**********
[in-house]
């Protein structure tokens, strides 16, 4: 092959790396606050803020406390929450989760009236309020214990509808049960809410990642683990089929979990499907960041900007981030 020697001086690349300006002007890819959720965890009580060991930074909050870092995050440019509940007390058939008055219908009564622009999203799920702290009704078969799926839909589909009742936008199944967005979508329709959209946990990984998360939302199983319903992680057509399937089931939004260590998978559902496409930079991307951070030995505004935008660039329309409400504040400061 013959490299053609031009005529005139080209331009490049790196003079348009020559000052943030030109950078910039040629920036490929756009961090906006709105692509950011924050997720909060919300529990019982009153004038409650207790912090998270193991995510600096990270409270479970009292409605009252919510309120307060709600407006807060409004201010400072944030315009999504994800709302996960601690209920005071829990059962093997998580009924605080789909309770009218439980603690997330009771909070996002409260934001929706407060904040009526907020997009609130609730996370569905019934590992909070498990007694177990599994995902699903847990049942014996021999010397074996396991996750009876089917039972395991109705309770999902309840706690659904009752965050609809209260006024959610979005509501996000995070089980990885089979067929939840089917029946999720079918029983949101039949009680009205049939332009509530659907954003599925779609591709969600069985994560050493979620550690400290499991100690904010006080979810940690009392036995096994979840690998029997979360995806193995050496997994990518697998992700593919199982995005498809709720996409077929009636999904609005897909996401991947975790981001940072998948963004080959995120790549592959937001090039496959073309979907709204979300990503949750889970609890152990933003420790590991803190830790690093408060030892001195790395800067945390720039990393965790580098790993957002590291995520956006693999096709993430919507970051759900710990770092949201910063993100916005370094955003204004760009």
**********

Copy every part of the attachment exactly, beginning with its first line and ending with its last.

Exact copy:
[in-house]
């Protein structure tokens, strides 16, 4: 092959790396606050803020406390929450989760009236309020214990509808049960809410990642683990089929979990499907960041900007981030 020697001086690349300006002007890819959720965890009580060991930074909050870092995050440019509940007390058939008055219908009564622009999203799920702290009704078969799926839909589909009742936008199944967005979508329709959209946990990984998360939302199983319903992680057509399937089931939004260590998978559902496409930079991307951070030995505004935008660039329309409400504040400061 013959490299053609031009005529005139080209331009490049790196003079348009020559000052943030030109950078910039040629920036490929756009961090906006709105692509950011924050997720909060919300529990019982009153004038409650207790912090998270193991995510600096990270409270479970009292409605009252919510309120307060709600407006807060409004201010400072944030315009999504994800709302996960601690209920005071829990059962093997998580009924605080789909309770009218439980603690997330009771909070996002409260934001929706407060904040009526907020997009609130609730996370569905019934590992909070498990007694177990599994995902699903847990049942014996021999010397074996396991996750009876089917039972395991109705309770999902309840706690659904009752965050609809209260006024959610979005509501996000995070089980990885089979067929939840089917029946999720079918029983949101039949009680009205049939332009509530659907954003599925779609591709969600069985994560050493979620550690400290499991100690904010006080979810940690009392036995096994979840690998029997979360995806193995050496997994990518697998992700593919199982995005498809709720996409077929009636999904609005897909996401991947975790981001940072998948963004080959995120790549592959937001090039496959073309979907709204979300990503949750889970609890152990933003420790590991803190830790690093408060030892001195790395800067945390720039990393965790580098790993957002590291995520956006693999096709993430919507970051759900710990770092949201910063993100916005370094955003204004760009």